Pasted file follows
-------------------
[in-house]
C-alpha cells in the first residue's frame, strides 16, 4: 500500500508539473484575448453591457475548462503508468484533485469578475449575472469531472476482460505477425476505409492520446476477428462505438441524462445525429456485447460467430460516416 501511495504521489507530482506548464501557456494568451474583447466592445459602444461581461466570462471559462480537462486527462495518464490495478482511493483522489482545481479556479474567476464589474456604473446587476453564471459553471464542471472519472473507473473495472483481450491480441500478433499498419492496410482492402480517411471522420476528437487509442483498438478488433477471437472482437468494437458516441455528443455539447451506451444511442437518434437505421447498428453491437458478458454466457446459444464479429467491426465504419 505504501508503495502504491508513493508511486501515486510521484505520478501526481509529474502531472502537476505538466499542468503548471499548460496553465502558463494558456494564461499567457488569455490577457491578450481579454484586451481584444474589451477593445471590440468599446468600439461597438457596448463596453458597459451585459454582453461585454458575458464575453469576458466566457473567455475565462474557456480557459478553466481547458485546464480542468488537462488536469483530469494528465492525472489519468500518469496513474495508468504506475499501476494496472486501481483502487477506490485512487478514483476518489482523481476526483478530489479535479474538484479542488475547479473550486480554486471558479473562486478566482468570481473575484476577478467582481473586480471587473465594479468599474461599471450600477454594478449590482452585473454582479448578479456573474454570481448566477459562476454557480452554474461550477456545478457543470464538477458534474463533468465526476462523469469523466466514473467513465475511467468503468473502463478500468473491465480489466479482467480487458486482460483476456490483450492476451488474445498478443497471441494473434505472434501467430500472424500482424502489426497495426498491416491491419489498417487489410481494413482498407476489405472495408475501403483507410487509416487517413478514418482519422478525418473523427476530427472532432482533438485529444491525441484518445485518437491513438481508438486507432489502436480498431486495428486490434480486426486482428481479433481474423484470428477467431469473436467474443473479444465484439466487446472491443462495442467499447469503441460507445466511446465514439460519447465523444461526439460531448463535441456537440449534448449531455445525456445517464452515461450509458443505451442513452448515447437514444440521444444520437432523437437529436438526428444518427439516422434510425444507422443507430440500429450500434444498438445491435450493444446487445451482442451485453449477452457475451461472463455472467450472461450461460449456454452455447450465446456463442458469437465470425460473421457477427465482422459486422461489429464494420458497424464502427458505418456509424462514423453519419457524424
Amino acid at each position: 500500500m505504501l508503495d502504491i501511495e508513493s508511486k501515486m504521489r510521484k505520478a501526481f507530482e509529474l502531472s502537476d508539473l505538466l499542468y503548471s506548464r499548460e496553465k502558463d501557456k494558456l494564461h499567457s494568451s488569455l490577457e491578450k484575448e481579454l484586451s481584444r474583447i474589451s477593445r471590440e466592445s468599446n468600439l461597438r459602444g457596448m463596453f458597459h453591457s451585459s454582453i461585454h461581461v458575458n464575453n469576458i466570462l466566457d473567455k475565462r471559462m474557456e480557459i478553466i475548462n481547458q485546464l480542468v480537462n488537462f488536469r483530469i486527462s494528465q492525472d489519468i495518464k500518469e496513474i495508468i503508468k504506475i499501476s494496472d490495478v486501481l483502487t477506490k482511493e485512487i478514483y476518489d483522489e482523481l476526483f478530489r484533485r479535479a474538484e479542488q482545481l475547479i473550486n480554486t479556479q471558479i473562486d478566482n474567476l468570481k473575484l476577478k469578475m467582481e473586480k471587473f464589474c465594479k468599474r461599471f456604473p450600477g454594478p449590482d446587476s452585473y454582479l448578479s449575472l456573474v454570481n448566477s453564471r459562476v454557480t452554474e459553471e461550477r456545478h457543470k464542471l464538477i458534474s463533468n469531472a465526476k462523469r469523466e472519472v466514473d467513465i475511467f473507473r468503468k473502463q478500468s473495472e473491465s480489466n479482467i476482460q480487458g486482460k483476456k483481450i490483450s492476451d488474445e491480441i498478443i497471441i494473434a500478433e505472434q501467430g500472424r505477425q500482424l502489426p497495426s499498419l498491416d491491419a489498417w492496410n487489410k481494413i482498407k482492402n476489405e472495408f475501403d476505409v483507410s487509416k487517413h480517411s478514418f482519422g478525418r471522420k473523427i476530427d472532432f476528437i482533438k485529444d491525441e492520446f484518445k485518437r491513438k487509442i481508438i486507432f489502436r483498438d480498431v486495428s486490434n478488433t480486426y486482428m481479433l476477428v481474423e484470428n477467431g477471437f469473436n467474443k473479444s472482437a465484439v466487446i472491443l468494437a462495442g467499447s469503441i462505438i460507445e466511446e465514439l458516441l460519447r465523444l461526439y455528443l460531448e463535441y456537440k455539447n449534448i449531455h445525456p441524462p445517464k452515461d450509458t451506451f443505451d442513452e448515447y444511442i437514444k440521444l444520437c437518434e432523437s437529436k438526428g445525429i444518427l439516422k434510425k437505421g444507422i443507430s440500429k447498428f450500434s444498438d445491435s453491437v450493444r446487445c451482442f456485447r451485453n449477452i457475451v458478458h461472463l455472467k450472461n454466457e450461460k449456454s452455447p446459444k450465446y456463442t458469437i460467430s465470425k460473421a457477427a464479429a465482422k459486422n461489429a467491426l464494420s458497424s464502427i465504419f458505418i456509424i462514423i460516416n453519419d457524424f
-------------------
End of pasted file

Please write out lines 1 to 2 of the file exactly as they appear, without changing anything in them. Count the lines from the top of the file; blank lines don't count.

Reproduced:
[in-house]
C-alpha cells in the first residue's frame, strides 16, 4: 500500500508539473484575448453591457475548462503508468484533485469578475449575472469531472476482460505477425476505409492520446476477428462505438441524462445525429456485447460467430460516416 501511495504521489507530482506548464501557456494568451474583447466592445459602444461581461466570462471559462480537462486527462495518464490495478482511493483522489482545481479556479474567476464589474456604473446587476453564471459553471464542471472519472473507473473495472483481450491480441500478433499498419492496410482492402480517411471522420476528437487509442483498438478488433477471437472482437468494437458516441455528443455539447451506451444511442437518434437505421447498428453491437458478458454466457446459444464479429467491426465504419 505504501508503495502504491508513493508511486501515486510521484505520478501526481509529474502531472502537476505538466499542468503548471499548460496553465502558463494558456494564461499567457488569455490577457491578450481579454484586451481584444474589451477593445471590440468599446468600439461597438457596448463596453458597459451585459454582453461585454458575458464575453469576458466566457473567455475565462474557456480557459478553466481547458485546464480542468488537462488536469483530469494528465492525472489519468500518469496513474495508468504506475499501476494496472486501481483502487477506490485512487478514483476518489482523481476526483478530489479535479474538484479542488475547479473550486480554486471558479473562486478566482468570481473575484476577478467582481473586480471587473465594479468599474461599471450600477454594478449590482452585473454582479448578479456573474454570481448566477459562476454557480452554474461550477456545478457543470464538477458534474463533468465526476462523469469523466466514473467513465475511467468503468473502463478500468473491465480489466479482467480487458486482460483476456490483450492476451488474445498478443497471441494473434505472434501467430500472424500482424502489426497495426498491416491491419489498417487489410481494413482498407476489405472495408475501403483507410487509416487517413478514418482519422478525418473523427476530427472532432482533438485529444491525441484518445485518437491513438481508438486507432489502436480498431486495428486490434480486426486482428481479433481474423484470428477467431469473436467474443473479444465484439466487446472491443462495442467499447469503441460507445466511446465514439460519447465523444461526439460531448463535441456537440449534448449531455445525456445517464452515461450509458443505451442513452448515447437514444440521444444520437432523437437529436438526428444518427439516422434510425444507422443507430440500429450500434444498438445491435450493444446487445451482442451485453449477452457475451461472463455472467450472461450461460449456454452455447450465446456463442458469437465470425460473421457477427465482422459486422461489429464494420458497424464502427458505418456509424462514423453519419457524424